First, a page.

Rashi explains that Yisro heard the news of the splitting of the Red Sea and the war with Amalek. These two miraculous events so impressed Yisro that he left his established home in Midyan and joined Bnei Yisrael in the desert. Obviously, all the other nations also heard the news about the remarkable miracles which were occurring for Bnei Yisrael. Yisro, however, applied what he indeed heard to his immediate lifestyle.
Horav Chaim Shmuelevitz z.l., was wont to say, “Yisro did not simply hear, he “derhered,” a Yiddish expression which connotes a unique quality of listening. It implies attending to the underlying messages in order to discern the meaning of what was heard, rather than simply listening. Yisro certainly was not alone in hearing, but he was uniquely able to understand the significance of the events and to apply their message to his personal life. He demonstrated that indeed he had heard.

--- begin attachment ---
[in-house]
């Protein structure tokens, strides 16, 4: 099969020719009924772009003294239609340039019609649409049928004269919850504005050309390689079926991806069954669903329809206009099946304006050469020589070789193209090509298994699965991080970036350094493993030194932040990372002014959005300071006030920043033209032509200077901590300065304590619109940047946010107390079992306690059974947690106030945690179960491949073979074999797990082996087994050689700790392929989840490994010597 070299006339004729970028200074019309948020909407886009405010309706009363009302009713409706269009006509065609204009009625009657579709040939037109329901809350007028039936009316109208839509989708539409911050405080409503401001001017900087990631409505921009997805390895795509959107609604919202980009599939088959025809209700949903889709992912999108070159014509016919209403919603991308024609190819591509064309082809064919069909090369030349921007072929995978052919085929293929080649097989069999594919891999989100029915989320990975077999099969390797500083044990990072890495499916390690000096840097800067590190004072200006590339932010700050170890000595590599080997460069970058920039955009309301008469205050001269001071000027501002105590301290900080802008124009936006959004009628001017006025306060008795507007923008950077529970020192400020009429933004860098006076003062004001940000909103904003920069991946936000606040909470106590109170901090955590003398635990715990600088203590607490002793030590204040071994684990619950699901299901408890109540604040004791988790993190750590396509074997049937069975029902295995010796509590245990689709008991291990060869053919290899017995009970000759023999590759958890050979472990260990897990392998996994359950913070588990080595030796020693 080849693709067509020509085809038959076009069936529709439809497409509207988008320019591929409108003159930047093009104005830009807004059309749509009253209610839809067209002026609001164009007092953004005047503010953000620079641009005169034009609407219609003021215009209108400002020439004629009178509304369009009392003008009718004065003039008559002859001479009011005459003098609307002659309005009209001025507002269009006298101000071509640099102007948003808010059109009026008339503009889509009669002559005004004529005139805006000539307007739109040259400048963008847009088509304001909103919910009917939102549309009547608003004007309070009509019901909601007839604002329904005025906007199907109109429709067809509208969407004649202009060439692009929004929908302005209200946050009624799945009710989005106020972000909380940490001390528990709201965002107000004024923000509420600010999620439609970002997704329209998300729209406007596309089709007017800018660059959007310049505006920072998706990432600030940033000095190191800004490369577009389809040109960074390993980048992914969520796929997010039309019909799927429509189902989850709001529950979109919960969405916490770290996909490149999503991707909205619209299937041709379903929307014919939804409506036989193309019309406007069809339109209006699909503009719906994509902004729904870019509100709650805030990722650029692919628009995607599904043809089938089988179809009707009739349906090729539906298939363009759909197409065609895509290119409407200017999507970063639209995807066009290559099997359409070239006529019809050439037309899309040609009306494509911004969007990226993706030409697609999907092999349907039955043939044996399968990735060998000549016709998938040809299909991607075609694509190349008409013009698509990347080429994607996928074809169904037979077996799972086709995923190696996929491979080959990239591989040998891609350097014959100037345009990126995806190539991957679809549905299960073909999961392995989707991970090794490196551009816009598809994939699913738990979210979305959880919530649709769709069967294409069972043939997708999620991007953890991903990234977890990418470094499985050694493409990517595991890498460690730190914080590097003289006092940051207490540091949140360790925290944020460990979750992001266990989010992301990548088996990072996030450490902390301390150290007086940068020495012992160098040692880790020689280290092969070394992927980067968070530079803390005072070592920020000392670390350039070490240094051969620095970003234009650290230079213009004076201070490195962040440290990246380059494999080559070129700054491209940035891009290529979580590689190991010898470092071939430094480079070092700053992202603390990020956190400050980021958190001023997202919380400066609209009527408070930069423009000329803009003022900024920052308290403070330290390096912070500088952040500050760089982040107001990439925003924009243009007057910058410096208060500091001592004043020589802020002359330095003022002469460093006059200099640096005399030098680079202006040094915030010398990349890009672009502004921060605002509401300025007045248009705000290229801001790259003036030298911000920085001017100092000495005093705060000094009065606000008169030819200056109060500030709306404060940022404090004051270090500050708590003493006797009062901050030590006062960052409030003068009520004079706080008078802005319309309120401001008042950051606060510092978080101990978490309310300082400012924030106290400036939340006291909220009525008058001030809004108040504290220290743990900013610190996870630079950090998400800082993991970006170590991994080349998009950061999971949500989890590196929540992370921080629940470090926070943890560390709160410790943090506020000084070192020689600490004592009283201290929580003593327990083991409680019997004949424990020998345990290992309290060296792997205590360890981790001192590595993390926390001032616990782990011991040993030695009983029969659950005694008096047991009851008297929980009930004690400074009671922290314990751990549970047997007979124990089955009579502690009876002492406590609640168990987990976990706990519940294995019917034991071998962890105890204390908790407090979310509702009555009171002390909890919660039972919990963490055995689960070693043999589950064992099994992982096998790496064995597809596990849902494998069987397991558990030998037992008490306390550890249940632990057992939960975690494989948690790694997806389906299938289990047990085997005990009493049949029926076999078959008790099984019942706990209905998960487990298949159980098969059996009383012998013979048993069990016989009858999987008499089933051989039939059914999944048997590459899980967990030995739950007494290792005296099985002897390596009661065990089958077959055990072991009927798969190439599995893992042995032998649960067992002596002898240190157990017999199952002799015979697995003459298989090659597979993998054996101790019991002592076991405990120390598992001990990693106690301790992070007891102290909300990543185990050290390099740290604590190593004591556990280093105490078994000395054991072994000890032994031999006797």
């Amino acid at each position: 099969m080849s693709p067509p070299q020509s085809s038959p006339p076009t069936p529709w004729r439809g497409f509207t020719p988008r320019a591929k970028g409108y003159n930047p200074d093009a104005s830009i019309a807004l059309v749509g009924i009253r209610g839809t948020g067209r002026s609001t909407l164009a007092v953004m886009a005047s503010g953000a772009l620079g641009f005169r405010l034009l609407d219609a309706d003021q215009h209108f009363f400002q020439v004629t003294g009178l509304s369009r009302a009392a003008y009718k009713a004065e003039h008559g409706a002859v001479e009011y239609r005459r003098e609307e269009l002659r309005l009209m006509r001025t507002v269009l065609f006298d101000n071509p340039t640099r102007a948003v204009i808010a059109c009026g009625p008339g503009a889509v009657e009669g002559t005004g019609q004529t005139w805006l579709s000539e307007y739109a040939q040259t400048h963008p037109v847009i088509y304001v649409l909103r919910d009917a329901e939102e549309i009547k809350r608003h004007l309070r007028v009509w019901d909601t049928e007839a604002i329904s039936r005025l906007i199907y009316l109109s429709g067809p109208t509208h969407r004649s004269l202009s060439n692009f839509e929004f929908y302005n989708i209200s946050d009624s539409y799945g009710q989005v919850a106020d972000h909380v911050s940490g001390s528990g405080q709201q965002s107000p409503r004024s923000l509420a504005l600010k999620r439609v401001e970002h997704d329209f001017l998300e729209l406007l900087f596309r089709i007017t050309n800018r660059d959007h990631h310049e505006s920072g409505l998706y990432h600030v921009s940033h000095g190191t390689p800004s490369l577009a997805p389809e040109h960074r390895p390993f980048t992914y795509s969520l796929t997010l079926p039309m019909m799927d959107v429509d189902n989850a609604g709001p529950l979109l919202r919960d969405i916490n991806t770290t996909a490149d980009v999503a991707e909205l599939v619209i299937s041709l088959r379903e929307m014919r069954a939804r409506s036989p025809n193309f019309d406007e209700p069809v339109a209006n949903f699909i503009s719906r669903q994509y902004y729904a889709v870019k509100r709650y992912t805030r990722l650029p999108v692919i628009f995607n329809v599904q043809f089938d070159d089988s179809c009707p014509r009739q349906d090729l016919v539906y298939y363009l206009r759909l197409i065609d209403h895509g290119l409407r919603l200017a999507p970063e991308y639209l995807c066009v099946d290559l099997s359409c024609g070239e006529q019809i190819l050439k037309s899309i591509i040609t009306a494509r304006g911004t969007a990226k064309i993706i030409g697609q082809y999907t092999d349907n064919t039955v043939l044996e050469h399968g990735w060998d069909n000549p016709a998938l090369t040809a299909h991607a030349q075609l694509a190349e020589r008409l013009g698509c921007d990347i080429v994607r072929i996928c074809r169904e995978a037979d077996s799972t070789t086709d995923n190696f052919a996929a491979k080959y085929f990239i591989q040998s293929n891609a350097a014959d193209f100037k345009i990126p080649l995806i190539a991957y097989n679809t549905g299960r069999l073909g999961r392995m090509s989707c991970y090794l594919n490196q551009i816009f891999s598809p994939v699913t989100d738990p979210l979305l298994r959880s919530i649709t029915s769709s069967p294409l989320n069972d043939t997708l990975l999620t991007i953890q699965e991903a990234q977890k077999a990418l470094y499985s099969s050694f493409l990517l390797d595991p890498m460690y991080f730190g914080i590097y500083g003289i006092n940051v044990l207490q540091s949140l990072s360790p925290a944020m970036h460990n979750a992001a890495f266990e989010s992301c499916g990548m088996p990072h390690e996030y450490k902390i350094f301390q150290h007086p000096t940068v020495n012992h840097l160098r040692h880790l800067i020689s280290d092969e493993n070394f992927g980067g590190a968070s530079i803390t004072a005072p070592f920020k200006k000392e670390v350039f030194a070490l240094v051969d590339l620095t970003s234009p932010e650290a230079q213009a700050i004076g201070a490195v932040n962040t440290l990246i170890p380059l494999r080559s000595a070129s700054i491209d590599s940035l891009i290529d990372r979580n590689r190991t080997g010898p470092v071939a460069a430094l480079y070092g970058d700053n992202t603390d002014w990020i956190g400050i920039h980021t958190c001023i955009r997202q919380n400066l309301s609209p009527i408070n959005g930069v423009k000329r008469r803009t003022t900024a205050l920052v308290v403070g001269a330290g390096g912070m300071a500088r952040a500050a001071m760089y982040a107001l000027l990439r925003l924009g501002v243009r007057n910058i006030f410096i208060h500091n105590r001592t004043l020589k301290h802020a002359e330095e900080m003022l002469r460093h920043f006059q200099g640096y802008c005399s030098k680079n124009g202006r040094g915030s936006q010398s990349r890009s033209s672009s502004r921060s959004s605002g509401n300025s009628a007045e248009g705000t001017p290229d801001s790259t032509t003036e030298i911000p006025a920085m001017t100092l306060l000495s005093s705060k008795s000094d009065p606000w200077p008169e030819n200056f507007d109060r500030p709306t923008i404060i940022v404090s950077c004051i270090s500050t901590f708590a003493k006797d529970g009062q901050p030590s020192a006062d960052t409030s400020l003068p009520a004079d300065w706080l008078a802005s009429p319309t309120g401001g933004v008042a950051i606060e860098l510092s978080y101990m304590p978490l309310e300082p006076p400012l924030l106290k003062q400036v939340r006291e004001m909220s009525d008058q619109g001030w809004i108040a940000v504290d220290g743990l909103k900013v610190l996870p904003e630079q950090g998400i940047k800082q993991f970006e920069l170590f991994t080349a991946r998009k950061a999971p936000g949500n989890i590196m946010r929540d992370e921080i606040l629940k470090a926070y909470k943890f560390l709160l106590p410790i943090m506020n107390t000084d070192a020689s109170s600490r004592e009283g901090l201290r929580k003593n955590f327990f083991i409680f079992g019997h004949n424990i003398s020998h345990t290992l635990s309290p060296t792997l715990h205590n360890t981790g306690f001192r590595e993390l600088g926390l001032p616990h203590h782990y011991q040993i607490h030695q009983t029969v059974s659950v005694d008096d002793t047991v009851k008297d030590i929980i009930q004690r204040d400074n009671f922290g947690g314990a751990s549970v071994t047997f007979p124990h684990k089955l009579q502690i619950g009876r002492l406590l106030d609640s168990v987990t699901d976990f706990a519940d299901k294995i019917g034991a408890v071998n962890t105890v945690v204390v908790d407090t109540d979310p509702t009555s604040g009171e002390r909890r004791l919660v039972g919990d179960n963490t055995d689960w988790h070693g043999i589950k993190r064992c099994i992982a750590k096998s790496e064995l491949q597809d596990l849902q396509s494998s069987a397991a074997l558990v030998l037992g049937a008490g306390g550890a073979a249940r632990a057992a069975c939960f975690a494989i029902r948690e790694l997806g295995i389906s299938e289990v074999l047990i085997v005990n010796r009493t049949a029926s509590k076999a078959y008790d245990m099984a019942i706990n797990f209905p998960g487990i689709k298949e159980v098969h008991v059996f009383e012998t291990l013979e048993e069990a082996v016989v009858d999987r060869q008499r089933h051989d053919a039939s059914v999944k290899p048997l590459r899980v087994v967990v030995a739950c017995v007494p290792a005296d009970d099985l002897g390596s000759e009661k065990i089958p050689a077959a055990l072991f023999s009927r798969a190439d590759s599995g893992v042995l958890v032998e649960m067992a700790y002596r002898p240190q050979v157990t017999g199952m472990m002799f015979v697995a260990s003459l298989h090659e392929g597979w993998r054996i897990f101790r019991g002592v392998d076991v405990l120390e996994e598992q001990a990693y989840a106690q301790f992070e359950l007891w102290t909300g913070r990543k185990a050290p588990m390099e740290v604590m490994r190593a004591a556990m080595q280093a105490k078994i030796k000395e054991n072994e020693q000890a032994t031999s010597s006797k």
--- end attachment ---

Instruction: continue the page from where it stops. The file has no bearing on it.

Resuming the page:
Horav Sholom Shwadran, Shlita, offers an amazing parable to explain this idea pragmatically . A man decides to take a “walk” on a busy highway. All around him cars are sounding their horns with intensity; drivers are screaming at him, but to no avail. He continues nonchalantly along, completely unperturbed by the irate sounds around him. The sounds now become stronger in an attempt to jolt this foolish man to his senses. In disgust, one driver stops his vehicle, goes over to the man and asks him, “Don’t you hear everyone honking their horns for you to get off the highway?” “I heard,” responds the jaywalker. “Is this considered hearing?” retorts the driver. “If you heard, you would immediately leave the highway. You aren’t listening, you are ignoring everything around you!” To what avail is “hearing,” if it serves no purpose? Yisro’s hearing catalyzed an immediate response. This is the true meaning of “hearing.”